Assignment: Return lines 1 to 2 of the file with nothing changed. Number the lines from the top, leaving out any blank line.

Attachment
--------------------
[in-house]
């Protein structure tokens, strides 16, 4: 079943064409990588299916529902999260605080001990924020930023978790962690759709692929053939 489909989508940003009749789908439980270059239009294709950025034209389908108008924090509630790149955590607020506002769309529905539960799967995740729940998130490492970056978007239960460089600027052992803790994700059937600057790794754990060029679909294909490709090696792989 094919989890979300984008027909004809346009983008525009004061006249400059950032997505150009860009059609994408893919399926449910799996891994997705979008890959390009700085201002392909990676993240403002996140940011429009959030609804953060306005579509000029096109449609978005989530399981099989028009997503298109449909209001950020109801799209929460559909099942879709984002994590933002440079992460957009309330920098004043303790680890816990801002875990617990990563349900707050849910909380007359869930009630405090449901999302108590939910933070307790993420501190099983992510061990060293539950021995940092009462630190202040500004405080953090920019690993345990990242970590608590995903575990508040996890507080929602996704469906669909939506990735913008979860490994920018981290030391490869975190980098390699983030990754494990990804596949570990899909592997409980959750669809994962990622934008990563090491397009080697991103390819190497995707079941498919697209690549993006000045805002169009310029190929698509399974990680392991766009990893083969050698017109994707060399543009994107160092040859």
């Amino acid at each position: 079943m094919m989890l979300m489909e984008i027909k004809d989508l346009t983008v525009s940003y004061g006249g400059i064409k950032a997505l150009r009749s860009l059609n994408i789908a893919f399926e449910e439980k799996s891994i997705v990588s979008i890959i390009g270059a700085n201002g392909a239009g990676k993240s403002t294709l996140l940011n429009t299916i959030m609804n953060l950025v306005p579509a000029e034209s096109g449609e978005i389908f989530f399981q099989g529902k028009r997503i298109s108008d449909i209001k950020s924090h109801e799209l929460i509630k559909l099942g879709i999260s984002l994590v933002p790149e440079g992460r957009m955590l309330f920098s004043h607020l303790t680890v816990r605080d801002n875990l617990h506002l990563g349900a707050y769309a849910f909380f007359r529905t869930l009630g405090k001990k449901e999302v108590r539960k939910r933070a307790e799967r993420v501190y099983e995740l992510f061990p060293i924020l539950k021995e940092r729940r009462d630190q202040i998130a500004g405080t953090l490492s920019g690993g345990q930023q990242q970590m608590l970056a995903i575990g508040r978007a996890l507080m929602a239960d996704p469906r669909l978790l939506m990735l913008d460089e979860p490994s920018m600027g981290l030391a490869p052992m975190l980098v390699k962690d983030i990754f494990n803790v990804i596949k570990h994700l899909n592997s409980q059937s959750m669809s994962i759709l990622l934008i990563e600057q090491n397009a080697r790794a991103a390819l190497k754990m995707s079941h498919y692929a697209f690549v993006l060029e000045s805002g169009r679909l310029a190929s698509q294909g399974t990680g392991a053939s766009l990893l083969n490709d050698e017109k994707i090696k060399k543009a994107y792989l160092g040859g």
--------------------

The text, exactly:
[in-house]
């Protein structure tokens, strides 16, 4: 079943064409990588299916529902999260605080001990924020930023978790962690759709692929053939 489909989508940003009749789908439980270059239009294709950025034209389908108008924090509630790149955590607020506002769309529905539960799967995740729940998130490492970056978007239960460089600027052992803790994700059937600057790794754990060029679909294909490709090696792989 094919989890979300984008027909004809346009983008525009004061006249400059950032997505150009860009059609994408893919399926449910799996891994997705979008890959390009700085201002392909990676993240403002996140940011429009959030609804953060306005579509000029096109449609978005989530399981099989028009997503298109449909209001950020109801799209929460559909099942879709984002994590933002440079992460957009309330920098004043303790680890816990801002875990617990990563349900707050849910909380007359869930009630405090449901999302108590939910933070307790993420501190099983992510061990060293539950021995940092009462630190202040500004405080953090920019690993345990990242970590608590995903575990508040996890507080929602996704469906669909939506990735913008979860490994920018981290030391490869975190980098390699983030990754494990990804596949570990899909592997409980959750669809994962990622934008990563090491397009080697991103390819190497995707079941498919697209690549993006000045805002169009310029190929698509399974990680392991766009990893083969050698017109994707060399543009994107160092040859």